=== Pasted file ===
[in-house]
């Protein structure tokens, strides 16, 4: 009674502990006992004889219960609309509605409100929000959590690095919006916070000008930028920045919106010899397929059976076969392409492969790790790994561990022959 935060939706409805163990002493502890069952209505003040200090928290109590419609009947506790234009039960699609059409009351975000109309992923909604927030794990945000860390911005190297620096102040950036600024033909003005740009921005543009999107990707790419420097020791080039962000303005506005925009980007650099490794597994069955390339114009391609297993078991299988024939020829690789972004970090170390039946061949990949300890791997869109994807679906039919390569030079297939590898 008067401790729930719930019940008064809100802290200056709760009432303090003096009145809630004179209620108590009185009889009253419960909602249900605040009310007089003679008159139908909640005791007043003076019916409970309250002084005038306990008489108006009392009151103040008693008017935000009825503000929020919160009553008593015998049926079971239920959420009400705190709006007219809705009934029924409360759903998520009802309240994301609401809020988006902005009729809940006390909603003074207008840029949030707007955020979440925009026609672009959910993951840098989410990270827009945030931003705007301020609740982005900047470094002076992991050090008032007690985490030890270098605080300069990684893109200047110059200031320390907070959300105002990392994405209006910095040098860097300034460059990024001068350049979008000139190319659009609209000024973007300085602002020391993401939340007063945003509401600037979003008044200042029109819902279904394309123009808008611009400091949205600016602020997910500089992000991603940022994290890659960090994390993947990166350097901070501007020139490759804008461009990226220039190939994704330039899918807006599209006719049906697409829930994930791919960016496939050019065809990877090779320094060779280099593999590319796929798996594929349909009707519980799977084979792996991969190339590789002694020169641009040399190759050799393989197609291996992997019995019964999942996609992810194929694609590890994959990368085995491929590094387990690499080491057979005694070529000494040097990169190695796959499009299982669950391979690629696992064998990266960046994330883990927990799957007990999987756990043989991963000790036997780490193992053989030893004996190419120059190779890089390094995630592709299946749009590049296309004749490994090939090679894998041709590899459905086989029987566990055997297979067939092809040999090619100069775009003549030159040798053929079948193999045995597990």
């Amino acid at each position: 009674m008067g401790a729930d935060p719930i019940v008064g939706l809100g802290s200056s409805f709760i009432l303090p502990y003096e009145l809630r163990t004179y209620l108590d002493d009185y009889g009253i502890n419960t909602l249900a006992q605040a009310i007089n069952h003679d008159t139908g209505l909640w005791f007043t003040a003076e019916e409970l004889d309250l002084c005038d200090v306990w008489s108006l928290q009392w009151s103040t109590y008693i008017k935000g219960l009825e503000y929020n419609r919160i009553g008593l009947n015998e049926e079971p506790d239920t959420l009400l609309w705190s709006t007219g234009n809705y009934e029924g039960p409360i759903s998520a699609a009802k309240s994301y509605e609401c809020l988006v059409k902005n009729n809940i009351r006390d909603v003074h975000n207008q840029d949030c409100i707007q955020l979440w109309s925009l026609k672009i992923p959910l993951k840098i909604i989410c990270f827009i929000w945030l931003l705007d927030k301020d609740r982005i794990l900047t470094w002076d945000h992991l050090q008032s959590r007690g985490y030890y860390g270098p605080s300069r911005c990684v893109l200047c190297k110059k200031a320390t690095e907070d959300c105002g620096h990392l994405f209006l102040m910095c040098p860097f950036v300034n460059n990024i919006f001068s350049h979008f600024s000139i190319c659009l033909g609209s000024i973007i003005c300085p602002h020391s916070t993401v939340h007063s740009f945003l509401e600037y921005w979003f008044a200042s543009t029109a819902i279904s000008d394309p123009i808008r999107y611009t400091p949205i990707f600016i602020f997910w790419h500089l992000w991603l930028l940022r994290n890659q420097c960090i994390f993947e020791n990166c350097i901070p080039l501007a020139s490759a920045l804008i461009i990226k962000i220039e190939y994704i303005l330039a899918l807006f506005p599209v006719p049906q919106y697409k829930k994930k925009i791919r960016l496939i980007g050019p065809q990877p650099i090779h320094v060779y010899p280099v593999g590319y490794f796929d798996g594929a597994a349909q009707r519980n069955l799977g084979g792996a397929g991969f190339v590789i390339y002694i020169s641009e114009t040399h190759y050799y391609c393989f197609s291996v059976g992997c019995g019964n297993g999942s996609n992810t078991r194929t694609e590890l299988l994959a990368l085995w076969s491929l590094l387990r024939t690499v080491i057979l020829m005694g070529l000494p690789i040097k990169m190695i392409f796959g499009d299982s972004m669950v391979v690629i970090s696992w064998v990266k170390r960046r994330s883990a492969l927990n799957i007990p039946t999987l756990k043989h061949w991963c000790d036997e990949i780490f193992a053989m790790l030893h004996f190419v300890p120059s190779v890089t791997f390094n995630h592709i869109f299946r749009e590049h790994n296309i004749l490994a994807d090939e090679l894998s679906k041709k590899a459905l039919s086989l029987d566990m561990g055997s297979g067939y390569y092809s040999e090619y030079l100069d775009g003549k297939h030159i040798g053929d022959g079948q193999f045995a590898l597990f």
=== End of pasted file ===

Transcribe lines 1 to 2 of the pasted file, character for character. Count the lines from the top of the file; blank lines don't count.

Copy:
[in-house]
């Protein structure tokens, strides 16, 4: 009674502990006992004889219960609309509605409100929000959590690095919006916070000008930028920045919106010899397929059976076969392409492969790790790994561990022959 935060939706409805163990002493502890069952209505003040200090928290109590419609009947506790234009039960699609059409009351975000109309992923909604927030794990945000860390911005190297620096102040950036600024033909003005740009921005543009999107990707790419420097020791080039962000303005506005925009980007650099490794597994069955390339114009391609297993078991299988024939020829690789972004970090170390039946061949990949300890791997869109994807679906039919390569030079297939590898 008067401790729930719930019940008064809100802290200056709760009432303090003096009145809630004179209620108590009185009889009253419960909602249900605040009310007089003679008159139908909640005791007043003076019916409970309250002084005038306990008489108006009392009151103040008693008017935000009825503000929020919160009553008593015998049926079971239920959420009400705190709006007219809705009934029924409360759903998520009802309240994301609401809020988006902005009729809940006390909603003074207008840029949030707007955020979440925009026609672009959910993951840098989410990270827009945030931003705007301020609740982005900047470094002076992991050090008032007690985490030890270098605080300069990684893109200047110059200031320390907070959300105002990392994405209006910095040098860097300034460059990024001068350049979008000139190319659009609209000024973007300085602002020391993401939340007063945003509401600037979003008044200042029109819902279904394309123009808008611009400091949205600016602020997910500089992000991603940022994290890659960090994390993947990166350097901070501007020139490759804008461009990226220039190939994704330039899918807006599209006719049906697409829930994930791919960016496939050019065809990877090779320094060779280099593999590319796929798996594929349909009707519980799977084979792996991969190339590789002694020169641009040399190759050799393989197609291996992997019995019964999942996609992810194929694609590890994959990368085995491929590094387990690499080491057979005694070529000494040097990169190695796959499009299982669950391979690629696992064998990266960046994330883990927990799957007990999987756990043989991963000790036997780490193992053989030893004996190419120059190779890089390094995630592709299946749009590049296309004749490994090939090679894998041709590899459905086989029987566990055997297979067939092809040999090619100069775009003549030159040798053929079948193999045995597990």